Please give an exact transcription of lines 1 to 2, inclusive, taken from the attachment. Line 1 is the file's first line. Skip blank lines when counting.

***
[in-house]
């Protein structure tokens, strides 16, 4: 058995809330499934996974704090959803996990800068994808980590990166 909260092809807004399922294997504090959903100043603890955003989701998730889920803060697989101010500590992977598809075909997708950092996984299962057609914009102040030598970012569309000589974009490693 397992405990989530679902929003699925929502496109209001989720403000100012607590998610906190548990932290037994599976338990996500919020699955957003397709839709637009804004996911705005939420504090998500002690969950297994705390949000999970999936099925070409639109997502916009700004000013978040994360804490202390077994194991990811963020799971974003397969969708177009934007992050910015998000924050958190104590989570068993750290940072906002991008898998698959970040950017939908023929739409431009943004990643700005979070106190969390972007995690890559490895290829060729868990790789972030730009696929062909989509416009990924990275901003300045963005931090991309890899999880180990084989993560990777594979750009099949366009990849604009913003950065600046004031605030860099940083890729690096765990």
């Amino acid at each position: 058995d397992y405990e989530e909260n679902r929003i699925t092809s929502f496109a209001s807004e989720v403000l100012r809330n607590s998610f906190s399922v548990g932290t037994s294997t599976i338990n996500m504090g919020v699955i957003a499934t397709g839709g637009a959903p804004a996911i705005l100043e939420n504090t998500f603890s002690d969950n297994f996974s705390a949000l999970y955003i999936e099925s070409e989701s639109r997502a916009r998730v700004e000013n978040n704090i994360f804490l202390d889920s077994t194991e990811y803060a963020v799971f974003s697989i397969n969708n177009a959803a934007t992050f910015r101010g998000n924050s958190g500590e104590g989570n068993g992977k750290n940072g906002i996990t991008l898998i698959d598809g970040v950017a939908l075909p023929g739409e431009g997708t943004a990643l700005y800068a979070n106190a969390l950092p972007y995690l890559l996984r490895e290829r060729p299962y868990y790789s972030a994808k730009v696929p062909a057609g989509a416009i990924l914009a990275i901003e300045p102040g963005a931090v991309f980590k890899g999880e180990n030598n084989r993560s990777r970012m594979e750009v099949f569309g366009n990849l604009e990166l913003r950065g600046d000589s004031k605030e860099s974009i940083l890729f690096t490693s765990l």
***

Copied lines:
[in-house]
């Protein structure tokens, strides 16, 4: 058995809330499934996974704090959803996990800068994808980590990166 909260092809807004399922294997504090959903100043603890955003989701998730889920803060697989101010500590992977598809075909997708950092996984299962057609914009102040030598970012569309000589974009490693 397992405990989530679902929003699925929502496109209001989720403000100012607590998610906190548990932290037994599976338990996500919020699955957003397709839709637009804004996911705005939420504090998500002690969950297994705390949000999970999936099925070409639109997502916009700004000013978040994360804490202390077994194991990811963020799971974003397969969708177009934007992050910015998000924050958190104590989570068993750290940072906002991008898998698959970040950017939908023929739409431009943004990643700005979070106190969390972007995690890559490895290829060729868990790789972030730009696929062909989509416009990924990275901003300045963005931090991309890899999880180990084989993560990777594979750009099949366009990849604009913003950065600046004031605030860099940083890729690096765990």